PS: Where have you done your training this offseason? What was your focus?

BW: In January and February, I was out in California training with a guy named Scott Prohaska. That was for the combine; that was a lot of speed training. Right now, I am currently in Kansas City working out at Simoneau Sports Performance. Mark Simoneau was a 10 year NFL player, linebacker, who played at Kansas State. He is even from my hometown, Smith Center. That is where I am working out now and just trying to work on more for my position rather than testing.

PS: What do you take away from a coach like Bill Snyder as you move on from Kansas State?

BW: There are a lot of things I’d take away from him. I learned from him. I was fortunate to have come through his program. What I’ll tell is one of the main things that he really harped on was doing all the little things right. Having good habits through everything. When you get to the point where you take care of all the little things, including simple stuff like getting up and eating breakfast and not being too lazy to start the day. Take care of the little things and the big things become second nature to him. That is one of many things I’ve gotten from spending time under him.

PS: A lot of coaches do not get enough credit the work they do, so excluding Bill Snyder, tell me about a coach who helped in your development as a football player.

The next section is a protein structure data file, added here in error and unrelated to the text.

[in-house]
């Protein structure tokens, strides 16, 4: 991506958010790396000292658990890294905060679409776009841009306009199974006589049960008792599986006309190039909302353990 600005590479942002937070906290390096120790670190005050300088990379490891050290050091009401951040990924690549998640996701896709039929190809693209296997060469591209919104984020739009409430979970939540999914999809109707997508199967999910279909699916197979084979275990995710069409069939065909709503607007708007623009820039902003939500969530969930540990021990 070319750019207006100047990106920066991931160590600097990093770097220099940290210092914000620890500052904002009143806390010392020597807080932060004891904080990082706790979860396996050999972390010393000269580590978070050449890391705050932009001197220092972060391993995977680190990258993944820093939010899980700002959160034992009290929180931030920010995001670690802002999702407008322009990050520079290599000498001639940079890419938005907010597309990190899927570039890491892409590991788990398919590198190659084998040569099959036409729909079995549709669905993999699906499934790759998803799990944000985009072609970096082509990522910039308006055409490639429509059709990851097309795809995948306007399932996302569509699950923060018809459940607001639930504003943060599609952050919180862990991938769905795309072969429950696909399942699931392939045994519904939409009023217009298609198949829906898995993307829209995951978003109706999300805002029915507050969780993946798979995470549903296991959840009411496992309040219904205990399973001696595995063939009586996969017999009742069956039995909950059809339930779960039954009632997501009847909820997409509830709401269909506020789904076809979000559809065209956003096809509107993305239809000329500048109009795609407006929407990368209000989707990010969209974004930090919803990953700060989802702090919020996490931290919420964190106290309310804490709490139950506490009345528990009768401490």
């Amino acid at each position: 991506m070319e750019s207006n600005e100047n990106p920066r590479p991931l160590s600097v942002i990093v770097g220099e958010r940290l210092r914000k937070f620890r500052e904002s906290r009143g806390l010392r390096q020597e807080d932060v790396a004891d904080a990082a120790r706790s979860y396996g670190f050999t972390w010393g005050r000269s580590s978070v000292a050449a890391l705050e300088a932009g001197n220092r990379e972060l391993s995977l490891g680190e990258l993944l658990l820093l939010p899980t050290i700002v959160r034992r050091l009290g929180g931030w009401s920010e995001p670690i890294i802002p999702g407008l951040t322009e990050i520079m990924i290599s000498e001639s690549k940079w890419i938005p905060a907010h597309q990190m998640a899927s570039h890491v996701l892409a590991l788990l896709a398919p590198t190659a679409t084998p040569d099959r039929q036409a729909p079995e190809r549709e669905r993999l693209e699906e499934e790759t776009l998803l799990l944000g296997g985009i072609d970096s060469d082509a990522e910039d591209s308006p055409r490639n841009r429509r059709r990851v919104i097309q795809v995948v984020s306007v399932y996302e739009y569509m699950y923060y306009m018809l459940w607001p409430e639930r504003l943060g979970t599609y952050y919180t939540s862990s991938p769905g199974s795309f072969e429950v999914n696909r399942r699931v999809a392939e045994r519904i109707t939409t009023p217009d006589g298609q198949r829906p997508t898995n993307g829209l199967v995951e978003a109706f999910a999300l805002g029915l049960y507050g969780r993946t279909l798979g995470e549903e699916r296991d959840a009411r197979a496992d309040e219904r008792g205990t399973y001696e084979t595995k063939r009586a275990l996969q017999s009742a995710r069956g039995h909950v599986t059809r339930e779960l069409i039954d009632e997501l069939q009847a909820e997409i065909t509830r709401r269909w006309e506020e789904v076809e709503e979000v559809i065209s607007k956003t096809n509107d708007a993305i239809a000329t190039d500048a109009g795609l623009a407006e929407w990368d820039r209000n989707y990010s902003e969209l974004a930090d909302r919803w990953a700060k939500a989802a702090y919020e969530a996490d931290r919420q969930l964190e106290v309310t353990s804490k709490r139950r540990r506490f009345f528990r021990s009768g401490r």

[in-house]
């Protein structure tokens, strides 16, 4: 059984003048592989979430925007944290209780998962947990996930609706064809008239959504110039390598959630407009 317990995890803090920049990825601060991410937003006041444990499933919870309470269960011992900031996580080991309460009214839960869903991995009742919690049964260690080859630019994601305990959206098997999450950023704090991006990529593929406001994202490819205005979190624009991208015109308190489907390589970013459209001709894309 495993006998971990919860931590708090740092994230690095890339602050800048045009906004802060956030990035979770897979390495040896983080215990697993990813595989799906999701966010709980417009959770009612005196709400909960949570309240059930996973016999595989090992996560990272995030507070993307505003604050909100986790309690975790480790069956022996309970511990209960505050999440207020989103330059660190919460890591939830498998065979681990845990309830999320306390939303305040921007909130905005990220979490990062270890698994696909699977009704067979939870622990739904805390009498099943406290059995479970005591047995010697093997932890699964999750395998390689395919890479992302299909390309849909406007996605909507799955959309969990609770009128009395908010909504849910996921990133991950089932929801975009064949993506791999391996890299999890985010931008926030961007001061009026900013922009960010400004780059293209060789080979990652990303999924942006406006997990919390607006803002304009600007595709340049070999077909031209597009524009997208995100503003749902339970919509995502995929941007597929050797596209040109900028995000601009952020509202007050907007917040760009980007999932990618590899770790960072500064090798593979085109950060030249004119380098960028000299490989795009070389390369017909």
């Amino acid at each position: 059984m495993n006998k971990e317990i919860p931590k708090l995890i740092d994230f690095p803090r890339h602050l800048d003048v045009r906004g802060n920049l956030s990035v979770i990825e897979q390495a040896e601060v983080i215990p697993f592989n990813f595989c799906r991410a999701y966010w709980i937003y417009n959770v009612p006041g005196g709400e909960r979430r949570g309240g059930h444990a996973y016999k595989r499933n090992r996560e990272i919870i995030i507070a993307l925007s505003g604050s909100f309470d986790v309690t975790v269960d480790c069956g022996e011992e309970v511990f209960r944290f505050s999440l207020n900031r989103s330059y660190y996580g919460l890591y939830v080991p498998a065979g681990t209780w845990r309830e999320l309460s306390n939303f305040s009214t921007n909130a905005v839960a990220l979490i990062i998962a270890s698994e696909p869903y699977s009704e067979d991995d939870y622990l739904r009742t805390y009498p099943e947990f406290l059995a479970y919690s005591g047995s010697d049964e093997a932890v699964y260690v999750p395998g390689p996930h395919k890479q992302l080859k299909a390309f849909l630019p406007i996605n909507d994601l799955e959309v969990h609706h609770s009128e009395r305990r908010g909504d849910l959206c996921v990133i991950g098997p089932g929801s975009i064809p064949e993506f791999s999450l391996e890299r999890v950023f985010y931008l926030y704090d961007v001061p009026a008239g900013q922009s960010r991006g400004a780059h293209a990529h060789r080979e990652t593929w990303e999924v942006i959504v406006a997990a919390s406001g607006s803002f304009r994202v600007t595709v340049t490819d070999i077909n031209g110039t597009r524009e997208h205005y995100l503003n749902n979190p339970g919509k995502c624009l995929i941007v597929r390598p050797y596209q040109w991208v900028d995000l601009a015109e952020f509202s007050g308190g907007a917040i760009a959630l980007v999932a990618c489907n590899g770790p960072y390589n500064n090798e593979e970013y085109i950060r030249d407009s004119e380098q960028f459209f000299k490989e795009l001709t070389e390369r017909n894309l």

BW: There are two that I want to mention here. Obviously, my high school coaches were great instilling me with the physical style of my game and that has gotten me to where I am now. In college, two coaches that really made a difference for my teammates and myself were my position coach, Dana Dimel. He was our running backs coach as well the co-coordinator, the co-offensive coordinator. He had a lot to do with my learning of the game. I had never played fullback before and he kind of taught me how it was done and how to be successful at it. Our strength coach, Chris Dawson, he came in, I believe during my sophomore year. He came in and changed the culture of the team. He got everybody’s attitude and mentality right and he had a lot do with our success as a football team.
PS: Who did you grow up rooting for in the NFL?

BW: Yeah, I did. I was a Kansas City Chiefs fan growing up. A lot of people in Kansas are Chiefs fan. They are the local team for us. That is who I grew up rooting for.
PS: Have any teams stood out in terms of their interest in you?

BW: It is just too hard to say. They don’t let you know a whole lot during this process. I don’t know enough to really comment on that.

PS: Why a degree in social sciences?

BW: That was a product of indecision. I changed my major just about every year and I just decided that I wanted to get my degree. I wanted to make sure I had one before football was up. Worse comes to worse, if football does not work out, I can spend two semesters working on another one.

Really appreciate the time Braden took out of his schedule to talk to me and we wish him nothing but the best going forward as he takes on the NFL.

Tags: Arthur Brown Braden Wilson Kansas City Chiefs Kansas State Wildcats Football NFL Draft 2013 NFL Mock Draft